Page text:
A school inspector reports on Hogwarts

Hogwarts School of Witchcraft and Wizardry was rated “unsatisfactory” by Ofsted (British government school inspectors), reports Life, Teaching and Other Distractions.

Teaching is old-fashioned. Students are weak in literacy and numeracy and poorly behaved. Students play an “incredibly dangerous” sport. “Looking at the records, the House Championship has been corrupt for some time, with clear preferential treatment given to some houses over others.”

Hogwarts College?

J.K. Rowling’s magical Hogwarts keeps coming up on campus tours, complains Lauren Edelson, a high school senior, in the New York Times. At Middlebury College, the guide touts the chance to play “a flightless version” of Harry Potter’s sport, Quidditch. A Harvard admissions officer compares intramurals to the Hogwarts House Cup, while the tour guide says the freshman dining hall resembles Hogwarts’ Great Hall.

At Dartmouth, a tour guide ushered my group past a large, wood-paneled room filled with comfortable chairs and mentioned the Hogwarts feel it was known for. At another liberal arts college, I heard that students had voted to name four buildings on campus after the four houses in Hogwarts: Gryffindor, Ravenclaw, Hufflepuff and Slytherin. Several colleges let it be known that Emma Watson, the actress who plays Hermione Granger in the movies, had looked into them. I read, in Cornell’s fall 2009 quarterly magazine, that a college admissions counseling Web site had counted Cornell among the five American colleges that have the most in common with Hogwarts. Both institutions, you see, are conveniently located outside cities. The article ended: “Bring your wand and broomstick, just in case.”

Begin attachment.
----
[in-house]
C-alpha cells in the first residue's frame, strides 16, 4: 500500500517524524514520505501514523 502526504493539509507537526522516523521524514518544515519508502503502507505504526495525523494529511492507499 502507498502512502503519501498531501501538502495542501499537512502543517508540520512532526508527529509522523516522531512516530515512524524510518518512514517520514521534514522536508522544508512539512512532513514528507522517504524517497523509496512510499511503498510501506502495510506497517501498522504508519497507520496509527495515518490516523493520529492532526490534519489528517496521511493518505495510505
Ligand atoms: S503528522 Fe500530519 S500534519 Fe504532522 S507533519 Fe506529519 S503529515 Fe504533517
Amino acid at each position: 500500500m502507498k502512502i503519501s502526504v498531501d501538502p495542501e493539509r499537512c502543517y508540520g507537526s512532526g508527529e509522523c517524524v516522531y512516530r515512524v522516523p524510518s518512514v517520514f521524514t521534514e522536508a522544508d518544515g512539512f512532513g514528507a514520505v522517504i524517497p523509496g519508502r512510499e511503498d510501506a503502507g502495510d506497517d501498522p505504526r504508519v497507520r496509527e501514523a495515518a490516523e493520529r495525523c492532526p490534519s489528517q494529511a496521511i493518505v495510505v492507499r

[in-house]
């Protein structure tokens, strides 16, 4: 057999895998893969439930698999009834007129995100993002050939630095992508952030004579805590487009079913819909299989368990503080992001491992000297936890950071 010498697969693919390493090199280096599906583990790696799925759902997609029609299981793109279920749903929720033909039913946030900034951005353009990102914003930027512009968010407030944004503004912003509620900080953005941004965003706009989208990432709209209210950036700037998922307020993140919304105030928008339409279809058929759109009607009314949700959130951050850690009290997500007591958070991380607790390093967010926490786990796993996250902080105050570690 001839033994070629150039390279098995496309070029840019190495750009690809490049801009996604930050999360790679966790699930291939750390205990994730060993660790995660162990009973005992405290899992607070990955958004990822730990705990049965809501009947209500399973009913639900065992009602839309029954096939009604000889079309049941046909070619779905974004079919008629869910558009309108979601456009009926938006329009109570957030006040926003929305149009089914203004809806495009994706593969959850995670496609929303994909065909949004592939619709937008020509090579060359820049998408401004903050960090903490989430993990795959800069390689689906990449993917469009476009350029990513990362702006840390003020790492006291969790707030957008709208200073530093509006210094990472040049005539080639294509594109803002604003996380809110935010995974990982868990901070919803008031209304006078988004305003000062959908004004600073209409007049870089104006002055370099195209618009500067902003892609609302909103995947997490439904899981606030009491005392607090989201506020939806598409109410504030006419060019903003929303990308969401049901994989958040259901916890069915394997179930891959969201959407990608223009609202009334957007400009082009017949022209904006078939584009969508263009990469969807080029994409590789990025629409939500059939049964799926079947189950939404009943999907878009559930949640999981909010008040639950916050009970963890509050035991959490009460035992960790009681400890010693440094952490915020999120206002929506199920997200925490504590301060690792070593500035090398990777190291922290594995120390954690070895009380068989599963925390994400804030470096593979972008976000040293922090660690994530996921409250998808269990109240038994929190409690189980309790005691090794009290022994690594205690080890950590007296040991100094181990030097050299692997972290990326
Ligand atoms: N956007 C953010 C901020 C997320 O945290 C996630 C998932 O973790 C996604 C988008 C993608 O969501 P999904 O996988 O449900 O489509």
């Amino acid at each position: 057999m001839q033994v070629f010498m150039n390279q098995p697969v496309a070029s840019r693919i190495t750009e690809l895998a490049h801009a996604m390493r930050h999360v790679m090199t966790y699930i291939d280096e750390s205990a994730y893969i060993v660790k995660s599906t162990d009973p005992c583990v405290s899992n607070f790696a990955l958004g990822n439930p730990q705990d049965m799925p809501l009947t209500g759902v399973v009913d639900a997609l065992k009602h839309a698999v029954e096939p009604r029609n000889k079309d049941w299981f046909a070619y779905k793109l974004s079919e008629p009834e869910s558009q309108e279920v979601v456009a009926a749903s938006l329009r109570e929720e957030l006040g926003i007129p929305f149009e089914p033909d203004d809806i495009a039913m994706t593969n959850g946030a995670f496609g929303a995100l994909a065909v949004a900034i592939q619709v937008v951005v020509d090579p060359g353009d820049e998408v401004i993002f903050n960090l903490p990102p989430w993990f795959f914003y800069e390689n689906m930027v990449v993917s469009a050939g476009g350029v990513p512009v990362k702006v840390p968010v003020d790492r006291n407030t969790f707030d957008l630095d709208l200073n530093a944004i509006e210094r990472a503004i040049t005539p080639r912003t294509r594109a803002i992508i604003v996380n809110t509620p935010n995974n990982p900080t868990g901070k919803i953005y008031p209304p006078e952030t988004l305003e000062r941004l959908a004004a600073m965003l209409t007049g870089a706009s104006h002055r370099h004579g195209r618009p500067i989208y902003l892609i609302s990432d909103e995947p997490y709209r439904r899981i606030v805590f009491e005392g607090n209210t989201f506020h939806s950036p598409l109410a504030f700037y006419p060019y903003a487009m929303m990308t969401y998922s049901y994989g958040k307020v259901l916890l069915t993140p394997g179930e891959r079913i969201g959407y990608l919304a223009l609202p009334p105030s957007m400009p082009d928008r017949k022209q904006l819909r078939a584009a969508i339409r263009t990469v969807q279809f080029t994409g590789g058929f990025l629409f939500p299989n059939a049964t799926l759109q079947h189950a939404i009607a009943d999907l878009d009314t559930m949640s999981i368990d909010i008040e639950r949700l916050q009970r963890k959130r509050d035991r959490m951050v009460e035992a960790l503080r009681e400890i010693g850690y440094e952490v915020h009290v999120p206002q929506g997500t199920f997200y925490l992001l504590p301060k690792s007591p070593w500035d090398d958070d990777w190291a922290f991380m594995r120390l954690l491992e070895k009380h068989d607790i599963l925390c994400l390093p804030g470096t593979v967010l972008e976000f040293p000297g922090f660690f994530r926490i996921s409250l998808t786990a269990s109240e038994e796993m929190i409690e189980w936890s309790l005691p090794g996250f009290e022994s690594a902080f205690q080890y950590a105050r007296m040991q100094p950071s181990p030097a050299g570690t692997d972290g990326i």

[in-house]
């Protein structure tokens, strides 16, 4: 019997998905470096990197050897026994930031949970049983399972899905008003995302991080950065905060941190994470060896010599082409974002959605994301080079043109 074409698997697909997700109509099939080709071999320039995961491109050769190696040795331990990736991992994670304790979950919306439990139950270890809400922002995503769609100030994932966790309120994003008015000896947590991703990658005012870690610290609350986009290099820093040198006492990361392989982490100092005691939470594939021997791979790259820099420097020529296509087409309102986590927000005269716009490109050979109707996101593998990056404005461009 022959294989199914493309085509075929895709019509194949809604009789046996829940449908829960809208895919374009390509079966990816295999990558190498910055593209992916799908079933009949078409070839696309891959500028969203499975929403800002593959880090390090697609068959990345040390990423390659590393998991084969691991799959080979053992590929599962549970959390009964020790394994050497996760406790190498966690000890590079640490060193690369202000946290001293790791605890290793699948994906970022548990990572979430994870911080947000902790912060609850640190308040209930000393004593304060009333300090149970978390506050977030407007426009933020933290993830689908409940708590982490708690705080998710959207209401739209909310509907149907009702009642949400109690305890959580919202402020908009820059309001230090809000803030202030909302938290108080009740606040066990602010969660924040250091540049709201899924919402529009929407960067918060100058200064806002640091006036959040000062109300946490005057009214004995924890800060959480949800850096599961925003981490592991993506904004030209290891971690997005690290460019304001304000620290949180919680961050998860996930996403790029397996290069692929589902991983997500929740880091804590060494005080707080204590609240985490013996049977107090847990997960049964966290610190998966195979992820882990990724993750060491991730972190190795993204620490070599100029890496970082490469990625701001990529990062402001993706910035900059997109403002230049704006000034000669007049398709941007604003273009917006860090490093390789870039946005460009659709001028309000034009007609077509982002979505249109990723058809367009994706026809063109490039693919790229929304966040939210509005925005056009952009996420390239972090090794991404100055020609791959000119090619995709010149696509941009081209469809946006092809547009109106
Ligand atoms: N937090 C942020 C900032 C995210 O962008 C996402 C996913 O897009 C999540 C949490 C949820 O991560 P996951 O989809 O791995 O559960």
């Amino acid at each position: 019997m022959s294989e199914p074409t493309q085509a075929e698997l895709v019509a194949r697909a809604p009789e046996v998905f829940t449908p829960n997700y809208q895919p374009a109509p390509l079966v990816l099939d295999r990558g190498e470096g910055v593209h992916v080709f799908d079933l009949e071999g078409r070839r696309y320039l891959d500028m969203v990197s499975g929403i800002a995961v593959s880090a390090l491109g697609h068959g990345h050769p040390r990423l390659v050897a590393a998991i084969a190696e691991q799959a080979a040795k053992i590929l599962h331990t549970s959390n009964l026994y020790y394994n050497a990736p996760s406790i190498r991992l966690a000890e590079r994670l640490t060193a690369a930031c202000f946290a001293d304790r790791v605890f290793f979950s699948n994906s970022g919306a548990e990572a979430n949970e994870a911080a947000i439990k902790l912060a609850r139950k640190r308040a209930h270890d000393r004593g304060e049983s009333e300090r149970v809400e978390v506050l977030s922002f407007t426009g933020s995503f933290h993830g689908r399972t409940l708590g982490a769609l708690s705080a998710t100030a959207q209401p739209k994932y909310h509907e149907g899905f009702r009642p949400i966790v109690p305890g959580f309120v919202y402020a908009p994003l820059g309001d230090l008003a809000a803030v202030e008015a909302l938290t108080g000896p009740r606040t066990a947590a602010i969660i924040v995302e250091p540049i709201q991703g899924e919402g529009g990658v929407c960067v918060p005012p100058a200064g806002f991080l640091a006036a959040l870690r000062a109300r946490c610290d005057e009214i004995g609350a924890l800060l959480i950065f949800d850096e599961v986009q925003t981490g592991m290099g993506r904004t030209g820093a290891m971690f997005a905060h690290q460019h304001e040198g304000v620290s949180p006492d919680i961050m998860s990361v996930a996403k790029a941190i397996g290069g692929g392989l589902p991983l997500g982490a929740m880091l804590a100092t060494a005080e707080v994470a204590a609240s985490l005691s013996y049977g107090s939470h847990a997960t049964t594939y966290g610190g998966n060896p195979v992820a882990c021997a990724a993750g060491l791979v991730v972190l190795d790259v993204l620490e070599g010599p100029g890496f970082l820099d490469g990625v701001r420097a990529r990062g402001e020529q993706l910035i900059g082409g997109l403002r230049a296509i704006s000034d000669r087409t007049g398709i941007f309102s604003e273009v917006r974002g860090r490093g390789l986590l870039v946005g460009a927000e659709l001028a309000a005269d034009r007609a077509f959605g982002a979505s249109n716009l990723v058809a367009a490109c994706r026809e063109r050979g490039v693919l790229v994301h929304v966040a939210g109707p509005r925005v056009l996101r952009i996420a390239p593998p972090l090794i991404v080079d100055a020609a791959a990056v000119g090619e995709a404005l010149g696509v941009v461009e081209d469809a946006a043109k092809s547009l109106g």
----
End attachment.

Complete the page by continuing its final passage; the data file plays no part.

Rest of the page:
While many students are Potter fans, they also see college as a place to learn about the real world, Edelson writes.